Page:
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How to Conquer Burnout at Work

By Ryan Estis – Speaks on Business Performance, Leadership and Sales

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If you’ve been having trouble concentrating recently, you’re not alone.

A recent survey conducted by FlexJobs and Mental Health America found that 75% of people have had work-related burnout, with 40% feeling burned out during the pandemic. And according to a July MetLife report on the U.S. workforce’s mental health, two-thirds of employers predict a national mental health crisis within three years.

We’re working three hours longer per day during the pandemic. It’s no surprise that more people are feeling anxious, overwhelmed and exhausted.

But we’re not just tired of working from home. We’re tired of everything. The boundaries between our personal and professional lives have dissolved. No one knows how long this pandemic will last, and those with additional responsibilities — such as parents and those living in at-risk households — continue to navigate an enormous amount of stress. All of us are at risk of burning out, but it’s not inevitable.

Look for these signs of burnout at work — and make sure you’re proactively managing your time and energy to be the best you can be for your family, your clients, and your coworkers.

What Is Burnout — And Do You Have It?

The World Health Organization lists burnout in its International Classification of Diseases as an “occupational phenomenon.” The WHO provides three criteria for diagnosing burnout:

  • Feelings of energy depletion or exhaustion;
  • Increased mental distance from one’s job, or feelings of negativism or cynicism related to one’s job; and
  • Reduced professional efficacy.

One of the most challenging things about burnout is that it can be difficult to tell when you have it. It’s easy to get caught in a cycle of negativity and anxiety, especially during this moment. And once we become accustomed to feeling this way, it can seem normal. It certainly did for me.

So, carefully consider how you are feeling. Are you irritable? Do you dread beginning the workday? Ask yourself these questions, as well as many of the others that the Mayo Clinic recommends.

The Steps I’ve Taken to Conquer Burnout

This past March, I was experiencing my own mental health challenges. I was working around the clock trying to reinvent our business. I was overwhelmed. I was hardly sleeping, and I felt a deep sense of anxiety and despair at the onset of the pandemic.

I knew I was struggling and needed to get back on track. So, I made a conscious choice to get support and to assign a whole new meaning to this moment in time. It is important to remember that, no matter how difficult this moment may be, that you do get to decide how you approach it.

So I re-oriented my work routine to focus on avoiding burnout. These are a few of the things that have helped me stay sane and bring some balance back into my life:

  • Designate a place to work from home. My laptop stays in my home office. If I have to work, I work in the office. While I don’t have a commute, having a physically separate space helps me maintain a boundary between the personal and the professional.
  • Take regular breaks. I work in 50-minute blocks. Then, I take 10-minute breaks. I use that time to walk around, stretch, make coffee, and let my mind have a bit of white space. It’s proven to boost your creativity and mood, and it helps you physically as well.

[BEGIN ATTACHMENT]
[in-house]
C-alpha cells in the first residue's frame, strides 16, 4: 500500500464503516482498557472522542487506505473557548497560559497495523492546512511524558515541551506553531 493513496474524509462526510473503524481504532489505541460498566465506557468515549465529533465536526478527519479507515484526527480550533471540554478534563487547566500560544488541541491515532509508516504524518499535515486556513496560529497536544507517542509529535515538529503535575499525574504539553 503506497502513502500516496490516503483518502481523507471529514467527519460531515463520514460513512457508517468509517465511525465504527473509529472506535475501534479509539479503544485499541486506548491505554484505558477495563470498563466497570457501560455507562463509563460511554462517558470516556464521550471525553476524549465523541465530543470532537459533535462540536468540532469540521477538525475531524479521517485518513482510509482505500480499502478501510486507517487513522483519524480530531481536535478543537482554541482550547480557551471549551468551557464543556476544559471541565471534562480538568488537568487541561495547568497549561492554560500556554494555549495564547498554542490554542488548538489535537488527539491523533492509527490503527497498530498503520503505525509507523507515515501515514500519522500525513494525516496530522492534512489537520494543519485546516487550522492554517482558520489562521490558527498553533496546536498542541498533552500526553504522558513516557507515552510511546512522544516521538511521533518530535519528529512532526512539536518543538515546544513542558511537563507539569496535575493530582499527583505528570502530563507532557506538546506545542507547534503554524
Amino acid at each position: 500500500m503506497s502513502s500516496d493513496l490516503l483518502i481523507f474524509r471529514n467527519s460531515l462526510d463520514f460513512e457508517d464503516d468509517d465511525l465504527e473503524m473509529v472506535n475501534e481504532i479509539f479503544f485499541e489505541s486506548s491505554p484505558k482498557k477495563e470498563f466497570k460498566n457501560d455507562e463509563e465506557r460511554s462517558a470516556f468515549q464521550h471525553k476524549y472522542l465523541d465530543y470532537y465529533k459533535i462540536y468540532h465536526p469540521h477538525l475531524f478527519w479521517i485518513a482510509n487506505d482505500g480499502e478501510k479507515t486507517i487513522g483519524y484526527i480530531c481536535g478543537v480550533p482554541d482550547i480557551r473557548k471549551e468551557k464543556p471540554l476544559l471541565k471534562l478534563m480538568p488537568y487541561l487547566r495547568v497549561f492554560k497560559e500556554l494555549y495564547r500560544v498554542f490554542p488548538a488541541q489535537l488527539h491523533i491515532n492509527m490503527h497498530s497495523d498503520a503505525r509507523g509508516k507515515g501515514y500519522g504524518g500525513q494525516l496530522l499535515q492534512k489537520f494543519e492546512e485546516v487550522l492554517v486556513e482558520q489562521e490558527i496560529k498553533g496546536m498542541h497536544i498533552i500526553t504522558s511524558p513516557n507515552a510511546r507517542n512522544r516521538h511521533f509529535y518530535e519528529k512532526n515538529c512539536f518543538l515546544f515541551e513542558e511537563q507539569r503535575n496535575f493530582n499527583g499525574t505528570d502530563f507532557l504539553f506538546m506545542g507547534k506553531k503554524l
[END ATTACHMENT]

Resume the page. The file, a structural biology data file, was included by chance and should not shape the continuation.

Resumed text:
• Find safe opportunities for in-person human interaction. Though we mostly work remotely, the team occasionally meets at our office or for lunch — while maintaining strict safety protocols. These moments help solidify our sense of connection and teamwork, and we also find it easier to make headway on our projects when working face to face.
  • Self-care and self-love go a long way. Not every day is going to be good. You’re going to have more bad days than you’re used to. But be gentle on yourself. It’s something we all need to do — so that we can keep making it through this. Remember, love always wins.
  • Exercise. I’ve always prioritized physical activity, but my health and wellness have taken on a whole new level of importance to me during this pandemic. There is simply no better medicine for stress management and a healthy immune system than a good workout! I continue to see my personal trainer six days a week, and I’ve also been incorporating a whole new set of measurement, management, and recovery protocols into my wellness.

 


About Ryan Estis

Ryan Estis understands the challenges business leaders and top performers face because he’s been in their shoes. He spent 15 years helping companies connect with employees and customers as an ad agency executive, building a client roster of category-leading brands. Nine years ago, he decided to put that experience into practice and launch his own research and learning organization. Ryan is afforded an inside look at what the world’s best companies do differently and he shares that insight by helping clients initiate change, improve performance and deliver growth.


To Learn more about Ryan Estis contact [email protected]

Derek Sweeney is the Director of Speaker Ideas at The Sweeney Agency. www.thesweeneyagency.com. For 15 years Derek has been helping clients find the right Speakers for their events. Derek can be reached at 1-866-727-7555 or [email protected]

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